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Zuma 'still working' on State of the Nation address

Janice Roberts

The president is likely to focus on the need for South Africa to move decisively on programmes and policies that have served the country well so far.

President Jacob Zuma is "still working" on his State of the Nation address, due to be presented to Parliament on February 9.

The presidency said on Friday that the State of the Nation address primarily provided the president with a platform to communicate to Parliament and the Joint National Assembly, while also allowing him to communicate with the South African public.

The speech was "largely informed by the annual Cabinet lekgotla in January where Cabinet assesses the impact of government programmes and deliberates on the forthcoming programme of action".

The 2012 January lekgotla also served as a mid-term review, during which Cabinet assessed progress made on the six New Growth Path job drivers—infrastructure development, agriculture, mining and beneficiation, manufacturing, the green economy and tourism, which aim to enhance growth, employment creation and equity.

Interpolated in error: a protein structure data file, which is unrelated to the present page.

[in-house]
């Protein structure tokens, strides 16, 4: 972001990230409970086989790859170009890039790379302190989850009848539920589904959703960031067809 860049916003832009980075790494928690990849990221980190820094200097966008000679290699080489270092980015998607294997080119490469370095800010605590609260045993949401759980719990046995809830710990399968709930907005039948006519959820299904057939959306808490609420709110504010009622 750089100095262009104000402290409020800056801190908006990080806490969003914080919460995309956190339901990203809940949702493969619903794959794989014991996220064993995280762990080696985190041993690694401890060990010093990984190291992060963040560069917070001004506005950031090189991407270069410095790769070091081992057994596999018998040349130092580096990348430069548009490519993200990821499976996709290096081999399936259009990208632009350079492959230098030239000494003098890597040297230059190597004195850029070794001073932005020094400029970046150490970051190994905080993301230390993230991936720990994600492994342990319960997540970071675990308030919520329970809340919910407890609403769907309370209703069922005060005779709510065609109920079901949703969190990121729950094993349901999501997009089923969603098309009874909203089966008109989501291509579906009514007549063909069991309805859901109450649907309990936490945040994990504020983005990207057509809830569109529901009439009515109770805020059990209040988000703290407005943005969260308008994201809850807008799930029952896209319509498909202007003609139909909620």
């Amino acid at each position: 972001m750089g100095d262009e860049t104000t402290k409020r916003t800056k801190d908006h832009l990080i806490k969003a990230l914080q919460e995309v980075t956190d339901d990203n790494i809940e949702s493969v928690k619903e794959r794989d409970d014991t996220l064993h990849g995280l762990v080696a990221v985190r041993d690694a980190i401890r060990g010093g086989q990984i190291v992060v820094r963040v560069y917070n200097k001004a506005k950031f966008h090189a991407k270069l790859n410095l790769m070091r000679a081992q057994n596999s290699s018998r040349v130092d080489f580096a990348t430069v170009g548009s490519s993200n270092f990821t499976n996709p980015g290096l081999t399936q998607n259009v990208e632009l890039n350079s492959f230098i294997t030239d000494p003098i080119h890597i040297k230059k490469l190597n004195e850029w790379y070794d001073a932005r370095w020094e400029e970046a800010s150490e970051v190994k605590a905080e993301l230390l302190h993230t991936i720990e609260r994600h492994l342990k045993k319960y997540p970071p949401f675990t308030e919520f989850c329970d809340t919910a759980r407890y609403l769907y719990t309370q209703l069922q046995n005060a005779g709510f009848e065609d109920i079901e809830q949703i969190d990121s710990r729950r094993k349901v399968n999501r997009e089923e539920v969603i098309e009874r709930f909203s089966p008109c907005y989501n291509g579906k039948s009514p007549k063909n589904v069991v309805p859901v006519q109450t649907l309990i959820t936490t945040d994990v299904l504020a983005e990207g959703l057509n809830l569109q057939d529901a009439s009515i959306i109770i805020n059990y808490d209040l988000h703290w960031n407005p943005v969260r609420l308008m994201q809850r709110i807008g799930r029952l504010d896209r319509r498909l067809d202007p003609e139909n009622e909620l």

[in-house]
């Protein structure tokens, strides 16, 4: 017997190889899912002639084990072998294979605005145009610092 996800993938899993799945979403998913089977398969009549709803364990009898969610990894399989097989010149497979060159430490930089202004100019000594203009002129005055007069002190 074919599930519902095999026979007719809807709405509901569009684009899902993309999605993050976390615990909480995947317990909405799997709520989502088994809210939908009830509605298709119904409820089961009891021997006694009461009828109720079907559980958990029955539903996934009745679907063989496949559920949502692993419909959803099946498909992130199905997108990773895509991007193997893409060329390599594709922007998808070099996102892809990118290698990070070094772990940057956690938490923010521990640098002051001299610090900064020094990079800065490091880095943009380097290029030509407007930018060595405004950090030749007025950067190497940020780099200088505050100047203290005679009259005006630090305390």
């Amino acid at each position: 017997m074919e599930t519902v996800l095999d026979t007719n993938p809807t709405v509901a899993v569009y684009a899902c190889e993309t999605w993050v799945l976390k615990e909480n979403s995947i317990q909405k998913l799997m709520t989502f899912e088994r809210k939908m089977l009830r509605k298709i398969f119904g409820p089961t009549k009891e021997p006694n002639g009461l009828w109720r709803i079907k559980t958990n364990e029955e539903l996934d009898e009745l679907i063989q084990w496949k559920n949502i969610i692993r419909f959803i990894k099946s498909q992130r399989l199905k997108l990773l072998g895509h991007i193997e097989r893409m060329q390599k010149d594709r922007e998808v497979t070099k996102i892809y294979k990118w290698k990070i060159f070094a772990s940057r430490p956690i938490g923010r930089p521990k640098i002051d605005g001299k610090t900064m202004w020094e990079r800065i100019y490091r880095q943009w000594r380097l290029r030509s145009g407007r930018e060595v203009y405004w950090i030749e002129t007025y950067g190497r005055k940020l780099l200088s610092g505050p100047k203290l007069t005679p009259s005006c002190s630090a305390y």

According to the presidency, the 2012 Cabinet lekgotla also reported that government had made notable progress across its five key priority areas of education, health, rural development, safety and crime prevention, as well as job creation.

The presidency added that Zuma had recently attended the World Economic Forum meeting in Davos, "where the threat to the world economy emanating from the seemingly inadequate steps to resolve the eurozone crisis dominated the discussions".

Zuma had also travelled to the African Union Heads of State and Government Summit in Addis Ababa, Ethiopia, which was grappling with the challenge of making the AU "a sharper instrument for the development of the continent".

"In this context the president is likely to focus on the critical need for our country to move decisively and systematically in the implementation of policies and programmes that so far have helped us withstand the impact of the externally generated impediments to our development agenda," the presidency said.—I-Net Bridge

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